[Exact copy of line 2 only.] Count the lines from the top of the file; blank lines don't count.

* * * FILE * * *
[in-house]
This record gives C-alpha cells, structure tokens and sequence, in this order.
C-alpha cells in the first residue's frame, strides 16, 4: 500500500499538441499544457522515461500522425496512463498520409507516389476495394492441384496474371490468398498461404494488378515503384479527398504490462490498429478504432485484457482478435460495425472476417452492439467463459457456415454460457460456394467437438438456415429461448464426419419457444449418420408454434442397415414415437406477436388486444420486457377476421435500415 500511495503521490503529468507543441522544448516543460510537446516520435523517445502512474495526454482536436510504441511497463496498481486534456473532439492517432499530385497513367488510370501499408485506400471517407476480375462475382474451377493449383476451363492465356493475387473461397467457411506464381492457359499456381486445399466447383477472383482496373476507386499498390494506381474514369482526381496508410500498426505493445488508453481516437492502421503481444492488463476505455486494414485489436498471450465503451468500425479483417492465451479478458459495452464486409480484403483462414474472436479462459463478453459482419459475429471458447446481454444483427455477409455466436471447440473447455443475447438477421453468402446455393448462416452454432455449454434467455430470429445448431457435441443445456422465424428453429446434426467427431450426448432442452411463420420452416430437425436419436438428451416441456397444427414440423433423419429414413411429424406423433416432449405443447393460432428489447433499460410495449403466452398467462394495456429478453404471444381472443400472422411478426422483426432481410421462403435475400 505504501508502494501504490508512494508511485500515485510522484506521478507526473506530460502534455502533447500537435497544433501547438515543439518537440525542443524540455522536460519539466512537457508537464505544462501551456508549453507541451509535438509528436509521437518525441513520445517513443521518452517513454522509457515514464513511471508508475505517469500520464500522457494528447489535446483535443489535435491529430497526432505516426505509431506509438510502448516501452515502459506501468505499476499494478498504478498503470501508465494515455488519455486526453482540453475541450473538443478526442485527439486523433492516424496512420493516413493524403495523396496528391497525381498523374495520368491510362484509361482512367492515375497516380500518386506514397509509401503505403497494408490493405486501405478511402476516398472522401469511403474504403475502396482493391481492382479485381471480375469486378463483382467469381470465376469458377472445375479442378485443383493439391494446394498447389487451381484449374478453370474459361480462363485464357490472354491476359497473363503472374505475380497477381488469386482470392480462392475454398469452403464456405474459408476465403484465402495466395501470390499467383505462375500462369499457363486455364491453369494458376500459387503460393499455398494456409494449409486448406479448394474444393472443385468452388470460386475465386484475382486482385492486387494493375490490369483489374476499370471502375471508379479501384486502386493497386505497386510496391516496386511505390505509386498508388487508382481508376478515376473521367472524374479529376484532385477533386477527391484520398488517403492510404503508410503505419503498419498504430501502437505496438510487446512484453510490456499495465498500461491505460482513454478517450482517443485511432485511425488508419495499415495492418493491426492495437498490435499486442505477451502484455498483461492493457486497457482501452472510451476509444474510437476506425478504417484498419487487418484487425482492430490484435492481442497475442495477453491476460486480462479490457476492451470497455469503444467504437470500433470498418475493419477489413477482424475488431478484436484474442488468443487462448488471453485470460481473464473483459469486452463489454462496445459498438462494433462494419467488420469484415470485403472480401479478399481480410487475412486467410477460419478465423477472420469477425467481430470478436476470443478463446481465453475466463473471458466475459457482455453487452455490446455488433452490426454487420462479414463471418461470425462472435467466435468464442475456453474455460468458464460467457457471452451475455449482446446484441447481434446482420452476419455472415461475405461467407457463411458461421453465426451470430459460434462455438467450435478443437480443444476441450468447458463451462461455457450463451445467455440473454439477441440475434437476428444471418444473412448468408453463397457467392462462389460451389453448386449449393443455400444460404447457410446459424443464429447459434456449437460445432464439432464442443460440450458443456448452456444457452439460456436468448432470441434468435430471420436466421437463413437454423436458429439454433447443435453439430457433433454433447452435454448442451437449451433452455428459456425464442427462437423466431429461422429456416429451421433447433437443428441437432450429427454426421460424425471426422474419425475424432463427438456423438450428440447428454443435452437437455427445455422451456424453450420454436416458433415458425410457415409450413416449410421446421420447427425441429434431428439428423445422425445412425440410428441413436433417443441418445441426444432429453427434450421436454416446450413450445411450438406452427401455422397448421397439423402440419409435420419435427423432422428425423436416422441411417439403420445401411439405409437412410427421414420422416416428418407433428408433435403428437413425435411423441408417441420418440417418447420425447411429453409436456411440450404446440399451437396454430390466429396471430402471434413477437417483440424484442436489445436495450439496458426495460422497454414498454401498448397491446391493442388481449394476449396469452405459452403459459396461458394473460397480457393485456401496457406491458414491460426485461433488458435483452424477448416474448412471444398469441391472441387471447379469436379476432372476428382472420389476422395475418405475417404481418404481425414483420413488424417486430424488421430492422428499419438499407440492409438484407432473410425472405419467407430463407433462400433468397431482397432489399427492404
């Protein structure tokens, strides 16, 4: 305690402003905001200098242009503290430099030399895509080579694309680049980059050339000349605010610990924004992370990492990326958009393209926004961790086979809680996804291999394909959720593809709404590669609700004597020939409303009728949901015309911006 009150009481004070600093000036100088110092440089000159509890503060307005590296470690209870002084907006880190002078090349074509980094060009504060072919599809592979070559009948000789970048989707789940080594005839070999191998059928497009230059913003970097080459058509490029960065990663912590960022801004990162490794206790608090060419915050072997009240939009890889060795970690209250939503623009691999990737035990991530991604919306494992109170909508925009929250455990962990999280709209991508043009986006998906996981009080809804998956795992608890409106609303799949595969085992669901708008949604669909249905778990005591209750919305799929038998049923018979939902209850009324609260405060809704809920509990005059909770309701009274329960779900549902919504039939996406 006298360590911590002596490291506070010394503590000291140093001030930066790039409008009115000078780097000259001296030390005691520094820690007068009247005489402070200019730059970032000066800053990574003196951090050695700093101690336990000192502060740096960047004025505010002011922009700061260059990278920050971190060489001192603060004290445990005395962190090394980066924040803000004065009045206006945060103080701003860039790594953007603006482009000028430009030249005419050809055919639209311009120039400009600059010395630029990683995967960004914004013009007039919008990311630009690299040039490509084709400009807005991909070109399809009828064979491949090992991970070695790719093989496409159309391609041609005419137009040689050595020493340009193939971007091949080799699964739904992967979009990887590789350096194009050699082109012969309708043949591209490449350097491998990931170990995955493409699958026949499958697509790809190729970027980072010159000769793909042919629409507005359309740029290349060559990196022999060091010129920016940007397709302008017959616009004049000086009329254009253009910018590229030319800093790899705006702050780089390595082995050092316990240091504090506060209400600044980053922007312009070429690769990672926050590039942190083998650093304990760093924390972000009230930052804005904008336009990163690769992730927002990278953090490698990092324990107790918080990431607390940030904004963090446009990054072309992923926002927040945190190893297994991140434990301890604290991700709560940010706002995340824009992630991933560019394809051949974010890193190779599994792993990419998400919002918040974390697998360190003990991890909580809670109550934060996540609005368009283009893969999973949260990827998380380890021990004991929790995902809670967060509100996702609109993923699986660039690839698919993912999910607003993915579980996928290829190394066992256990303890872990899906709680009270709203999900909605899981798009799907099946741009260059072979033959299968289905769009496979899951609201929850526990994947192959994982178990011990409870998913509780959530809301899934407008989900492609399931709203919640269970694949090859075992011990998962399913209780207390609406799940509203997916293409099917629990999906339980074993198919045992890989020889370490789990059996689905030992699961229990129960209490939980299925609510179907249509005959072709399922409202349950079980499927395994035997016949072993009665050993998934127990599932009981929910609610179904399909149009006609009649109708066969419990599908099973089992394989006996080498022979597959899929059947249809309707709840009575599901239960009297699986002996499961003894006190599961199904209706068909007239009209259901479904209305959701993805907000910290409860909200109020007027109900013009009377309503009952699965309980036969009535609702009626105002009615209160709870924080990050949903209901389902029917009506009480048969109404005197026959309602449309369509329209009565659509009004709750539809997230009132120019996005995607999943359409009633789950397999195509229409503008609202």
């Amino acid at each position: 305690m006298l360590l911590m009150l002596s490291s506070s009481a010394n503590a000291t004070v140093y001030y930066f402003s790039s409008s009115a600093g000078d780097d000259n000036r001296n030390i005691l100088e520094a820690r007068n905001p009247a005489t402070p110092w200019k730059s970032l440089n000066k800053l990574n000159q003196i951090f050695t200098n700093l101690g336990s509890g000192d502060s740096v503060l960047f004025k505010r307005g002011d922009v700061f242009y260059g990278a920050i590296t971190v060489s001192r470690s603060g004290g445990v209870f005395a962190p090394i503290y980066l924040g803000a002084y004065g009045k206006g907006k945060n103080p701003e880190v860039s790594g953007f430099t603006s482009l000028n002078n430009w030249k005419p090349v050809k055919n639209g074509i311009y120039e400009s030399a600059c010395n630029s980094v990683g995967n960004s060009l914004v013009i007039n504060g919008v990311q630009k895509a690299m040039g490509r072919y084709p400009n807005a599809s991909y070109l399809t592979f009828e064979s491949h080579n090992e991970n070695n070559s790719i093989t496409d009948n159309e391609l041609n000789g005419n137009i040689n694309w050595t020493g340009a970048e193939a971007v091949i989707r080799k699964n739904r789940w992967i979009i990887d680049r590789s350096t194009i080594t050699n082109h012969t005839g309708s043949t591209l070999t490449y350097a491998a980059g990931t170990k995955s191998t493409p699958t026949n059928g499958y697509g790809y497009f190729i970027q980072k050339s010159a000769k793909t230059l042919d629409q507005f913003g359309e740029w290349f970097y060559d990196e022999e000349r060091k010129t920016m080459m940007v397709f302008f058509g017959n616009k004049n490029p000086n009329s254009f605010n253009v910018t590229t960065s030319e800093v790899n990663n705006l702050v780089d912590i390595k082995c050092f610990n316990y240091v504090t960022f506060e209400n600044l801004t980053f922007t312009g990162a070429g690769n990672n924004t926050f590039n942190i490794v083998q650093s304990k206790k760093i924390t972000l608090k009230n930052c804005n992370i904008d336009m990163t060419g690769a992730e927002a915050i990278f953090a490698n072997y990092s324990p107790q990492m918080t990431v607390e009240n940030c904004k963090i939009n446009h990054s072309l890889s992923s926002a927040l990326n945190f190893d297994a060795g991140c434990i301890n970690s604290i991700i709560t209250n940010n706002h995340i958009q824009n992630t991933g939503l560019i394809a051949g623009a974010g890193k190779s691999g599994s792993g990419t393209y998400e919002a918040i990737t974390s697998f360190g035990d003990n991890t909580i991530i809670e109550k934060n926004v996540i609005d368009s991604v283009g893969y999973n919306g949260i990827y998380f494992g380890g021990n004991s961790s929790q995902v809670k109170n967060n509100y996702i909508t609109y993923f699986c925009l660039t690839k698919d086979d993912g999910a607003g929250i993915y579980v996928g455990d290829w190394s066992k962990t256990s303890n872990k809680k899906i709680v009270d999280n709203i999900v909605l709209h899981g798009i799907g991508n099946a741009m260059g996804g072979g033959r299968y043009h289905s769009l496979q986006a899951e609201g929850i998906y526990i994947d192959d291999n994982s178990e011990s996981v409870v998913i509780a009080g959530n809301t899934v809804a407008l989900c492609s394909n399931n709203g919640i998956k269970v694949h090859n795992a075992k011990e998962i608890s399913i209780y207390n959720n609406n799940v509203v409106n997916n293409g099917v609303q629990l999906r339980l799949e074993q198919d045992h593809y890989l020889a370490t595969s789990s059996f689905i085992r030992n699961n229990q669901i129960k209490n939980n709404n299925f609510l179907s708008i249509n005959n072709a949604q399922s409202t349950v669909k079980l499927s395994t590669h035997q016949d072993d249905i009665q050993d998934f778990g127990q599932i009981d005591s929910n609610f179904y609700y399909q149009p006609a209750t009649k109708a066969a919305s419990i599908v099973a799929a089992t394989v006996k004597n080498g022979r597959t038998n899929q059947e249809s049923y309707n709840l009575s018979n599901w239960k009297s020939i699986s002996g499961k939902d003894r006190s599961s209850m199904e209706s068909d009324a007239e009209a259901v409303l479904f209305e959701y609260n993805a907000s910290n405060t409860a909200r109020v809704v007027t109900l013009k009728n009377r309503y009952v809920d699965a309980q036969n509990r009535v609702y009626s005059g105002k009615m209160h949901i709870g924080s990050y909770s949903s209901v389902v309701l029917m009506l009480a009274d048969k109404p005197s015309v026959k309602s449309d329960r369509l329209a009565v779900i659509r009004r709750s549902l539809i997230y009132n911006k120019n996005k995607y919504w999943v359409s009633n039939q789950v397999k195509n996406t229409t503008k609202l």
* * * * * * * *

This record gives C-alpha cells, structure tokens and sequence, in this order.